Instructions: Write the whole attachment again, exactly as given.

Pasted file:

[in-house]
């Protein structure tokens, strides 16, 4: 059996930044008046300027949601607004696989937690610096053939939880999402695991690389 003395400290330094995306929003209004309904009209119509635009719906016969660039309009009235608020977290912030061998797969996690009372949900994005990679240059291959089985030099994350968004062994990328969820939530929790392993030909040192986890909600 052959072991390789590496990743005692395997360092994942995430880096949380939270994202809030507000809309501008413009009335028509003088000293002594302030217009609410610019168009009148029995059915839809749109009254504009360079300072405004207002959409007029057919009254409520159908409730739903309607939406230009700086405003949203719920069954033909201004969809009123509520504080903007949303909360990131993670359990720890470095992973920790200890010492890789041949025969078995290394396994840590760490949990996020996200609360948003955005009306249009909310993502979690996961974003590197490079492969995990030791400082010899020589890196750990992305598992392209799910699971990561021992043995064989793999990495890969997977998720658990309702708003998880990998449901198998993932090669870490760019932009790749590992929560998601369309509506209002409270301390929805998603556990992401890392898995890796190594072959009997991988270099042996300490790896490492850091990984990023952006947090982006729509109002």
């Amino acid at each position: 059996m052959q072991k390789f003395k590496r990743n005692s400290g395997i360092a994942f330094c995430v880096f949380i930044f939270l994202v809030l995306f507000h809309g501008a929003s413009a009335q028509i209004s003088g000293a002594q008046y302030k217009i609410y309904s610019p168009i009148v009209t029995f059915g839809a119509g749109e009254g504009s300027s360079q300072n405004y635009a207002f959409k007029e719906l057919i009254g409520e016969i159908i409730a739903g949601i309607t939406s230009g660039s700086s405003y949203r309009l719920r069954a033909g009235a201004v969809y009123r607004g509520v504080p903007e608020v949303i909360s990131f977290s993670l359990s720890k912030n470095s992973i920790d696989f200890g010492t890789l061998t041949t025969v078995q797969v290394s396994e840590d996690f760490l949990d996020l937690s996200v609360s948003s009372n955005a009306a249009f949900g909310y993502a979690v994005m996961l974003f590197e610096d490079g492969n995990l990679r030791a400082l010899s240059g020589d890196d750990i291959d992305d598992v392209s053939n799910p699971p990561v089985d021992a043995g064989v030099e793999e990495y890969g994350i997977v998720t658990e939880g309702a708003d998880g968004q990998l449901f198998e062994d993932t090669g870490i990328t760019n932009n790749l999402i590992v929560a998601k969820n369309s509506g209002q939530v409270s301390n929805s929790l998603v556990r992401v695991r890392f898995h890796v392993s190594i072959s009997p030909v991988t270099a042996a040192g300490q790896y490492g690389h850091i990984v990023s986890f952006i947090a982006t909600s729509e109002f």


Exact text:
[in-house]
């Protein structure tokens, strides 16, 4: 059996930044008046300027949601607004696989937690610096053939939880999402695991690389 003395400290330094995306929003209004309904009209119509635009719906016969660039309009009235608020977290912030061998797969996690009372949900994005990679240059291959089985030099994350968004062994990328969820939530929790392993030909040192986890909600 052959072991390789590496990743005692395997360092994942995430880096949380939270994202809030507000809309501008413009009335028509003088000293002594302030217009609410610019168009009148029995059915839809749109009254504009360079300072405004207002959409007029057919009254409520159908409730739903309607939406230009700086405003949203719920069954033909201004969809009123509520504080903007949303909360990131993670359990720890470095992973920790200890010492890789041949025969078995290394396994840590760490949990996020996200609360948003955005009306249009909310993502979690996961974003590197490079492969995990030791400082010899020589890196750990992305598992392209799910699971990561021992043995064989793999990495890969997977998720658990309702708003998880990998449901198998993932090669870490760019932009790749590992929560998601369309509506209002409270301390929805998603556990992401890392898995890796190594072959009997991988270099042996300490790896490492850091990984990023952006947090982006729509109002």
């Amino acid at each position: 059996m052959q072991k390789f003395k590496r990743n005692s400290g395997i360092a994942f330094c995430v880096f949380i930044f939270l994202v809030l995306f507000h809309g501008a929003s413009a009335q028509i209004s003088g000293a002594q008046y302030k217009i609410y309904s610019p168009i009148v009209t029995f059915g839809a119509g749109e009254g504009s300027s360079q300072n405004y635009a207002f959409k007029e719906l057919i009254g409520e016969i159908i409730a739903g949601i309607t939406s230009g660039s700086s405003y949203r309009l719920r069954a033909g009235a201004v969809y009123r607004g509520v504080p903007e608020v949303i909360s990131f977290s993670l359990s720890k912030n470095s992973i920790d696989f200890g010492t890789l061998t041949t025969v078995q797969v290394s396994e840590d996690f760490l949990d996020l937690s996200v609360s948003s009372n955005a009306a249009f949900g909310y993502a979690v994005m996961l974003f590197e610096d490079g492969n995990l990679r030791a400082l010899s240059g020589d890196d750990i291959d992305d598992v392209s053939n799910p699971p990561v089985d021992a043995g064989v030099e793999e990495y890969g994350i997977v998720t658990e939880g309702a708003d998880g968004q990998l449901f198998e062994d993932t090669g870490i990328t760019n932009n790749l999402i590992v929560a998601k969820n369309s509506g209002q939530v409270s301390n929805s929790l998603v556990r992401v695991r890392f898995h890796v392993s190594i072959s009997p030909v991988t270099a042996a040192g300490q790896y490492g690389h850091i990984v990023s986890f952006i947090a982006t909600s729509e109002f």